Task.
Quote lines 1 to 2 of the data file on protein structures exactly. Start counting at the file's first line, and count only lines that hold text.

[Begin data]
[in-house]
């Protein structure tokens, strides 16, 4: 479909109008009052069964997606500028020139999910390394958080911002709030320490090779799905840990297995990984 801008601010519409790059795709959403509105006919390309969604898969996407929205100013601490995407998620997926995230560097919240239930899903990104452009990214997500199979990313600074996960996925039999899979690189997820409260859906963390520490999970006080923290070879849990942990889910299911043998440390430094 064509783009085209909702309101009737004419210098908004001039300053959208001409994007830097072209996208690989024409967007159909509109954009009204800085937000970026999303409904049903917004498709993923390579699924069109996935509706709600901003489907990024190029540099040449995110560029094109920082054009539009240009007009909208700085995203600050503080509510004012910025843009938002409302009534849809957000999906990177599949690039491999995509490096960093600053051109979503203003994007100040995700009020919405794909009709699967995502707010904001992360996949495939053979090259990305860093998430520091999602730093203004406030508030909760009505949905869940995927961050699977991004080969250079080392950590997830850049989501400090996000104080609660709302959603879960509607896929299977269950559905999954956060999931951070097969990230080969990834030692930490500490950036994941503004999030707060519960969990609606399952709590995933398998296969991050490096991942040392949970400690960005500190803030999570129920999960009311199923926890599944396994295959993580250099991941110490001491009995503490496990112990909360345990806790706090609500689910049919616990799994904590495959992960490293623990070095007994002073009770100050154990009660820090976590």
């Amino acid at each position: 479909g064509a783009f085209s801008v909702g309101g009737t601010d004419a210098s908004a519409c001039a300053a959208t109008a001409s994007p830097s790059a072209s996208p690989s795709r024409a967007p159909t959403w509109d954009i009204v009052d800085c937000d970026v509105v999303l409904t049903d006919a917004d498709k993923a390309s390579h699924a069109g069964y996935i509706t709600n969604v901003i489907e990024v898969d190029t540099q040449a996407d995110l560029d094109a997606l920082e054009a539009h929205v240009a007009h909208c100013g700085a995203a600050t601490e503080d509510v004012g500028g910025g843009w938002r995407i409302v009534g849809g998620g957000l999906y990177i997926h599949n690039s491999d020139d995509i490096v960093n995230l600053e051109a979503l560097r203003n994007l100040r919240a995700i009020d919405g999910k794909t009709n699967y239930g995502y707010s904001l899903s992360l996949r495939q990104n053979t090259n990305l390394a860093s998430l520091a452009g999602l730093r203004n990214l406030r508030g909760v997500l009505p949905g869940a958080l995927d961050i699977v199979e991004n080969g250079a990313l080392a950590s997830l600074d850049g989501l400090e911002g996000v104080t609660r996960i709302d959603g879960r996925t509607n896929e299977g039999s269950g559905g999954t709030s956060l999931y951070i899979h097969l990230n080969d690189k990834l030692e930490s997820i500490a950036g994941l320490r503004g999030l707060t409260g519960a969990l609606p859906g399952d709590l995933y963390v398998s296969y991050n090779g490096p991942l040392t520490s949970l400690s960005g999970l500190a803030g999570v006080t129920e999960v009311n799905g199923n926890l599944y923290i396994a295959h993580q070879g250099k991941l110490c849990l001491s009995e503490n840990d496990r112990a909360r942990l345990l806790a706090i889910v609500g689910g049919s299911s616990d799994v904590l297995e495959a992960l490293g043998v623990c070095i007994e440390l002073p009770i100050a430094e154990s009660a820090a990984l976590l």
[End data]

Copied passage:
[in-house]
């Protein structure tokens, strides 16, 4: 479909109008009052069964997606500028020139999910390394958080911002709030320490090779799905840990297995990984 801008601010519409790059795709959403509105006919390309969604898969996407929205100013601490995407998620997926995230560097919240239930899903990104452009990214997500199979990313600074996960996925039999899979690189997820409260859906963390520490999970006080923290070879849990942990889910299911043998440390430094 064509783009085209909702309101009737004419210098908004001039300053959208001409994007830097072209996208690989024409967007159909509109954009009204800085937000970026999303409904049903917004498709993923390579699924069109996935509706709600901003489907990024190029540099040449995110560029094109920082054009539009240009007009909208700085995203600050503080509510004012910025843009938002409302009534849809957000999906990177599949690039491999995509490096960093600053051109979503203003994007100040995700009020919405794909009709699967995502707010904001992360996949495939053979090259990305860093998430520091999602730093203004406030508030909760009505949905869940995927961050699977991004080969250079080392950590997830850049989501400090996000104080609660709302959603879960509607896929299977269950559905999954956060999931951070097969990230080969990834030692930490500490950036994941503004999030707060519960969990609606399952709590995933398998296969991050490096991942040392949970400690960005500190803030999570129920999960009311199923926890599944396994295959993580250099991941110490001491009995503490496990112990909360345990806790706090609500689910049919616990799994904590495959992960490293623990070095007994002073009770100050154990009660820090976590």